Biological measures for soil and water conservation work by their protective impact on the vegetation cover. A dense vegetation cover
- prevents splash erosion;
- reduces the velocity of surface runoff;
- facilitates accumulation of soil particles;
- increases surface roughness which reduces runoff and increases infiltration;
- the roots and organic matter stabilise the soil aggregates and increase infiltration (Morgan 1999; Richter 1998; Hurni et al. 2003).
These effects entail a low soil erosionrate compared with an uncovered soil which shows in general a high soil erosion rate. Even cultivated crops in agricultural areas are a better protection against soil loss than uncovered soil (relatively high soil erosion rate) (Morgan 1999). Other positive impacts have been observed, such as improved soil moisture condition (or protection against erosion by wind).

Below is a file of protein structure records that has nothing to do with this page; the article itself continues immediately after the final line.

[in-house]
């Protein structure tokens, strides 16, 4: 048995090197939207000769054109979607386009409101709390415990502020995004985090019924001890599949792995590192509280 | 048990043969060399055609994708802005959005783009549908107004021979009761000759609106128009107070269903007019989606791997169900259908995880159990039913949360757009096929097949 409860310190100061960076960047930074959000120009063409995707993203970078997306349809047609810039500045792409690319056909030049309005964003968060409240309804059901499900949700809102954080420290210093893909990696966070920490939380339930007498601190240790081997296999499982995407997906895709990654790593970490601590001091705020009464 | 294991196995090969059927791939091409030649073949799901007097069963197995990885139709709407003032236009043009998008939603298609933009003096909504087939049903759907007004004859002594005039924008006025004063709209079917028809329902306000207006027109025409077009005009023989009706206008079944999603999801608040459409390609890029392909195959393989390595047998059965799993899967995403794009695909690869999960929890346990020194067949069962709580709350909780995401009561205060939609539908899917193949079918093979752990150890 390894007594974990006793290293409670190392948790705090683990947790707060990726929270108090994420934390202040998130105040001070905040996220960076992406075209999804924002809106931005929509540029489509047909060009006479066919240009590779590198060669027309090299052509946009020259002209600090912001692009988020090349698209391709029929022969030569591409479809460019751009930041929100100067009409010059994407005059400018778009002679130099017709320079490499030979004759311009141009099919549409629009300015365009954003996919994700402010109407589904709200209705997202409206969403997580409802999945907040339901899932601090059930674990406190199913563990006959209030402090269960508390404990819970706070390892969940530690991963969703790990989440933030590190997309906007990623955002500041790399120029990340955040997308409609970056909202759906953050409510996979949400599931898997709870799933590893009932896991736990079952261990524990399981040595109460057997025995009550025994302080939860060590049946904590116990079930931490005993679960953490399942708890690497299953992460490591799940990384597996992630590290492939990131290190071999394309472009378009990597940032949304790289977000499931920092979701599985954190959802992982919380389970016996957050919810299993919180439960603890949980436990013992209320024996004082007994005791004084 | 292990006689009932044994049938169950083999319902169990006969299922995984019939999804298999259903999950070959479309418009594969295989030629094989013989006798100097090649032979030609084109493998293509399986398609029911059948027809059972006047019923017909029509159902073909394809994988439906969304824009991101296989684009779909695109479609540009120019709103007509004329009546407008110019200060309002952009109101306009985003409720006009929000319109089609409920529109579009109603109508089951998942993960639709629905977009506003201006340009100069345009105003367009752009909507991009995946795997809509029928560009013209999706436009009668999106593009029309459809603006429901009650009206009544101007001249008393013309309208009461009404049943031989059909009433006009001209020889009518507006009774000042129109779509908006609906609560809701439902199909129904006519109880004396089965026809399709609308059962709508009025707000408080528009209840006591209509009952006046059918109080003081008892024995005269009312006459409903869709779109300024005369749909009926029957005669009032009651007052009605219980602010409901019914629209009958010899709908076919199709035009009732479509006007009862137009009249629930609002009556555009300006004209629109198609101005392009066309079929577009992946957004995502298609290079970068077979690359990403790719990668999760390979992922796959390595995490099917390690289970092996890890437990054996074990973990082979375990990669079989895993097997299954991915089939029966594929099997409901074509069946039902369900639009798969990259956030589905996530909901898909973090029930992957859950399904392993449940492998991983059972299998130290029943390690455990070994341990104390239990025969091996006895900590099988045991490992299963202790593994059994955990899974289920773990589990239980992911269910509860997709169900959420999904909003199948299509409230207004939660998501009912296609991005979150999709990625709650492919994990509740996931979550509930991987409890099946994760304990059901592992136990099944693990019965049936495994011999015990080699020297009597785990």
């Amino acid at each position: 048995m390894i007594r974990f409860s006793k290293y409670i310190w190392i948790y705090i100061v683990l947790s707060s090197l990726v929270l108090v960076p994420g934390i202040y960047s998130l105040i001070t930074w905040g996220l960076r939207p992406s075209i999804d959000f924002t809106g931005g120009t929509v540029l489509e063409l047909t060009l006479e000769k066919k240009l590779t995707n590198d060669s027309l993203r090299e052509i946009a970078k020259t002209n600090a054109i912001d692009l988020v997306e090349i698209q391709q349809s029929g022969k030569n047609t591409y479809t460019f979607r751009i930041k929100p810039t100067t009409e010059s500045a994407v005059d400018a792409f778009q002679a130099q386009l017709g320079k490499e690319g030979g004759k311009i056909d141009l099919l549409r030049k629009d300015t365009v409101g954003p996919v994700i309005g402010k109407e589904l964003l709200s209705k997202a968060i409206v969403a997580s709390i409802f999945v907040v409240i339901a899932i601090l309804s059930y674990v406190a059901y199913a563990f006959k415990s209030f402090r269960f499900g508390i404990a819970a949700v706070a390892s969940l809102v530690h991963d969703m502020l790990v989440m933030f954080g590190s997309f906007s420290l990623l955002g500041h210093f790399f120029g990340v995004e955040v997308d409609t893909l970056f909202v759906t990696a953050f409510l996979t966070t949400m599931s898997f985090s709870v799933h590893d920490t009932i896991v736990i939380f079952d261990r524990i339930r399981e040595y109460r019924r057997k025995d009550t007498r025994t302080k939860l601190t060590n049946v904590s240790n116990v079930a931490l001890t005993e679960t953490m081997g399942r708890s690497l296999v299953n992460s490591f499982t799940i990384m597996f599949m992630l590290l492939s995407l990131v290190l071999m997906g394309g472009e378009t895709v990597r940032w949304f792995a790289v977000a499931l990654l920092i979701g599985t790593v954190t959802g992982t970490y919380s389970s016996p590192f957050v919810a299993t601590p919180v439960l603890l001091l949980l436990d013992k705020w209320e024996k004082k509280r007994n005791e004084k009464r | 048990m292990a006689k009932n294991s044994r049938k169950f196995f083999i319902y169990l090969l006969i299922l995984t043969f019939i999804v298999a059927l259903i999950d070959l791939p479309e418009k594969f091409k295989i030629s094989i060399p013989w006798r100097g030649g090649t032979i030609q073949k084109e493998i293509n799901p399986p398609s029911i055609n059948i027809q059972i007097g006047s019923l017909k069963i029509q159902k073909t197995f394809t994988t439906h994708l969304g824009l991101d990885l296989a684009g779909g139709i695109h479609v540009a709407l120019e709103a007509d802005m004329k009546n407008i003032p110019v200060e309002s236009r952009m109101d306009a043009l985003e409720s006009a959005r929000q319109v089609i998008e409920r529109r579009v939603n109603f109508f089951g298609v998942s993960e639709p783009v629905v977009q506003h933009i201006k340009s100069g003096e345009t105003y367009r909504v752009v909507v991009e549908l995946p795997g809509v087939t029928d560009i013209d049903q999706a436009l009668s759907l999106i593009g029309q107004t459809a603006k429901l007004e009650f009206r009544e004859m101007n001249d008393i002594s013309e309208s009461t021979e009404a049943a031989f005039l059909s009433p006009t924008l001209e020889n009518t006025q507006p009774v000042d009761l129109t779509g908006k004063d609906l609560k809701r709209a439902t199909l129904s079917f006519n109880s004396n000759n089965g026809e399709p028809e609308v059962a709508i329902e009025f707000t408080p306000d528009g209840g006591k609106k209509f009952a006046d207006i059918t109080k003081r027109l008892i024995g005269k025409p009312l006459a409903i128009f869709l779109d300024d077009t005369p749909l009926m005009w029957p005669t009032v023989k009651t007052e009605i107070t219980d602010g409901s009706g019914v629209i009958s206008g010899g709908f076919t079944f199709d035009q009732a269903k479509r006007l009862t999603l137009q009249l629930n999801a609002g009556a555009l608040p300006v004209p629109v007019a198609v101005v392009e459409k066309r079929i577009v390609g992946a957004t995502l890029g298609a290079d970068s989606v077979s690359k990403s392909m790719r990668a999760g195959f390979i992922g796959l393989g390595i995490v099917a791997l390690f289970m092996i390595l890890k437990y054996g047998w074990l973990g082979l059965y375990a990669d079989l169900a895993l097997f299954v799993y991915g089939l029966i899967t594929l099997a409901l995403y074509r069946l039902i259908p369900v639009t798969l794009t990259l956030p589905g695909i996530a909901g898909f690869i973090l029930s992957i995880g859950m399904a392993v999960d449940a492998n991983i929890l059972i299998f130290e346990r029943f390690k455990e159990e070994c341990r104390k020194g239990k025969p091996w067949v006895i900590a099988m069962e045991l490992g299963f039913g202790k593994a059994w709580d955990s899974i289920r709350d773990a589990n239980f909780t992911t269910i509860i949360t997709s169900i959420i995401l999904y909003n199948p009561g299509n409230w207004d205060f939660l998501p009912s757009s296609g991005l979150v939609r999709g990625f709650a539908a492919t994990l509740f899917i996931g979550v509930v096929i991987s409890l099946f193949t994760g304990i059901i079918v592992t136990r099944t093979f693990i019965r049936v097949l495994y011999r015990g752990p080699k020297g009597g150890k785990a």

Thus, biological measures are an effective method of soil and water conservation, especially since they are low in cost (Heathcote 1998). Additionally, these can be used with structural and agronomic measures.
Several types of biological soil and water conservation measures exist (see figure).
Afforestation is presented on the following page.